After You'd Gone, by Maggie O'Farrell

Alice takes a train journey from London to Scotland to visit her family. But while she's at the station she sees something that shocks her so much that she gets on the next train home without leaving the station. Soon after she gets home, she is hit by a car on a pedestrian crossing, and ends up in a coma. While Alice is in hospital, we gradually learn of the events which led up to the accident - both in Alice's life and those of her family members.

This was a lovely book. The writing was really good, and I felt really close to Alice. In structure it reminded me a little bit of Behind the Scenes at the Museum, because the story jumped back and forth a bit arbitrarily between different times, as you learned more about Alice's mum, grandma, father etc.. But unlike that book, I had no trouble keeping track of who was who, and the whole thing fitted together really nicely.

The narrative switches between third person accounts of Alice's family, and first-person descriptions by Alice, some of which relate to her experience as she lies, unable to move, in her hospital bed. In fact it occurred to me that perhaps the whole thing is told by Alice, as she tries to fit together the story for herself. But that's certainly not made explicit.

One thing that isn't clear for most of the book is who the "You" of the title refers to - presumably it's Alice? But maybe not? I thought that was good.

One key part of Alice's past is her relationship with John, and we learn all about that as the book progresses. Along with quite a few other parts of the story, one thing I liked here was that there seemed to be quite a bit of incidental (and not so incidental) detail which either didn't seem crucial to the plot, or seemed a little bit implausible. But in fact, they were made to seem to real that they seemed to make the story all the more believable. For example, the issue of John's relationship with his strictly Jewish father - could that really happen? I'm not sure, but I believed it when I was reading the book.

If I had a criticism - and it would be a very minor one - it's that in a couple of places (near the start), it felt as if O'Farrell had tried a bit too hard to polish the writing: I think all good books have been through several re-writes, and part of the skill is that the reader can't tell, because the finished product flows so well. But on occasion it seemed that there were phrases that felt like they'd been honed and slotted in. But this was towards the start of the book - either she got better or I was just engrossed and didn't notice as the story progressed.

And, I learned what an axolotl is (when I saw a picture, it fitted exactly with the impression I'd had after reading the book).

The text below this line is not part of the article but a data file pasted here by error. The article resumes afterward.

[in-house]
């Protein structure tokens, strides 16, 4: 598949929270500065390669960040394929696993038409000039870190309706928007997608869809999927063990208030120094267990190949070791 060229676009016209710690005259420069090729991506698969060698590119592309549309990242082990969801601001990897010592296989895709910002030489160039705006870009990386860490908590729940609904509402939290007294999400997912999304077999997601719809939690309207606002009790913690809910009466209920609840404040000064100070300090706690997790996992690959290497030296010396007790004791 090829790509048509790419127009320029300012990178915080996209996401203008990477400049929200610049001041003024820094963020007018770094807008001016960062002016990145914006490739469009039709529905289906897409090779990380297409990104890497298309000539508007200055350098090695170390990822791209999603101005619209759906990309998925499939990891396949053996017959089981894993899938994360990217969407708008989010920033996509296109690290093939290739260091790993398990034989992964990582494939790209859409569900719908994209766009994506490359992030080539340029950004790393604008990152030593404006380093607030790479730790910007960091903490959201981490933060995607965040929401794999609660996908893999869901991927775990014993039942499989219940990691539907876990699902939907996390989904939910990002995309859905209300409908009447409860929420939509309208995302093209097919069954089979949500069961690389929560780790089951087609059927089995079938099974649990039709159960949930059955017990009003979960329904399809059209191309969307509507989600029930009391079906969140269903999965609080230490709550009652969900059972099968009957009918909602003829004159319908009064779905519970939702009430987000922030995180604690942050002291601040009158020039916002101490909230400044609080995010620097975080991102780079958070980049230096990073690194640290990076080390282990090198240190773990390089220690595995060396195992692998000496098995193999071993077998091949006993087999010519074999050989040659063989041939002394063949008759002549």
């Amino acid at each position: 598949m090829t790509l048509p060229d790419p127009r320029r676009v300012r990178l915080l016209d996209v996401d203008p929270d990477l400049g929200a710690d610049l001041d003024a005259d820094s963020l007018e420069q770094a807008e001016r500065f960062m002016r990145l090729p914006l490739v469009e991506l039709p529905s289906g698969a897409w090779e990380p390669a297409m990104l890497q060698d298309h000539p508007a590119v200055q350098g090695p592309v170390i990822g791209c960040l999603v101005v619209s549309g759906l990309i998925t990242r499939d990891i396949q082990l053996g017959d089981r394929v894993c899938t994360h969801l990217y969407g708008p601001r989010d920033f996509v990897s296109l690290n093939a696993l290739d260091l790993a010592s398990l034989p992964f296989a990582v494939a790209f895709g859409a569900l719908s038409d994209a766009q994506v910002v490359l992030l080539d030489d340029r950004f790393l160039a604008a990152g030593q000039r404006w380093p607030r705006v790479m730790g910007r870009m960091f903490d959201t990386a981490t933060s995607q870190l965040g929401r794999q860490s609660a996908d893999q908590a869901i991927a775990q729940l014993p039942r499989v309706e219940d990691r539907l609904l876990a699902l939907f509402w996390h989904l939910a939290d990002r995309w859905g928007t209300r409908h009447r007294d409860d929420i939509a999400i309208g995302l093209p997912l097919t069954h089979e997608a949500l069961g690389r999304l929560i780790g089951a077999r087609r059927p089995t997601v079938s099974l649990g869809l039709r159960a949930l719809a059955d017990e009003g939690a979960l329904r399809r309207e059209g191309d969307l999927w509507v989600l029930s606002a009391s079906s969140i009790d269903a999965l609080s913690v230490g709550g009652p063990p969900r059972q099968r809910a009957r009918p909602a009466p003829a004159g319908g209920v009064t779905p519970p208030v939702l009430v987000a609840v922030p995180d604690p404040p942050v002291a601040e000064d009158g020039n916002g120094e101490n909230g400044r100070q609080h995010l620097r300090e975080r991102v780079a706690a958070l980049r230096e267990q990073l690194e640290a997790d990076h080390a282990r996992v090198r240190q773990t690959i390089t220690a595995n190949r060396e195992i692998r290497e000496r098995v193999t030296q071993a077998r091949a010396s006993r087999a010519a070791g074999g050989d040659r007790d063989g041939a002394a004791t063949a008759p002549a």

Because it was a library book, I couldn't mark sections in that I liked, so I've only got a couple of page numbers to refer to as rather random examples of bits that struck me:

She wants to gobble up time, to rush through days and weeks and years with him, so they can do everything right now. But at the same time, she wants to freeze it: she knows enough about love to be aware of its double bind - that there's no love without pain, that you can't ever loves someone without that tinge of dread at how it might end
(shades of Green Coaster there) And another bit where she's describing someone in a chemistry laboratory - this took me right there
Ann curls her feet around the top rung of the stool...sun is slicing into the lab through the high-up windows. Because the windows are so widely spaced, the benches are alternately illuminated by this white, midday light: one bench in shade, the next in sunlight...basins with high-arched taps, orange rubber tubing running from gas taps to burners..

Since finishing the book, I've found myself thinking, a couple of times, "hmm, I know I've got something to look forward to, but I can't think what it is". And then realised, with a pang of disappointment, that I was thinking of this book, and that I've already finished it. So I'll probably read it again some day, and in the meantime will definitely read more by Maggie O'Farrell.

Re-read in 2019. I couldn't put it down - it was lovely. I think the switches of time might be seen as a bit gimmicky, but I really liked the way that as you got further in, things fell into place and you were able to make more sense of which time/place each section was meant to be.

Not sure if this was because of the way it had been transcribed for Kindle, but there were no obvious differences between "normal" paragraph breaks and those which separated completely different time/places.

I want to read more by her!

Completed : 06-Dec-2008

Completed : 27-Apr-2019

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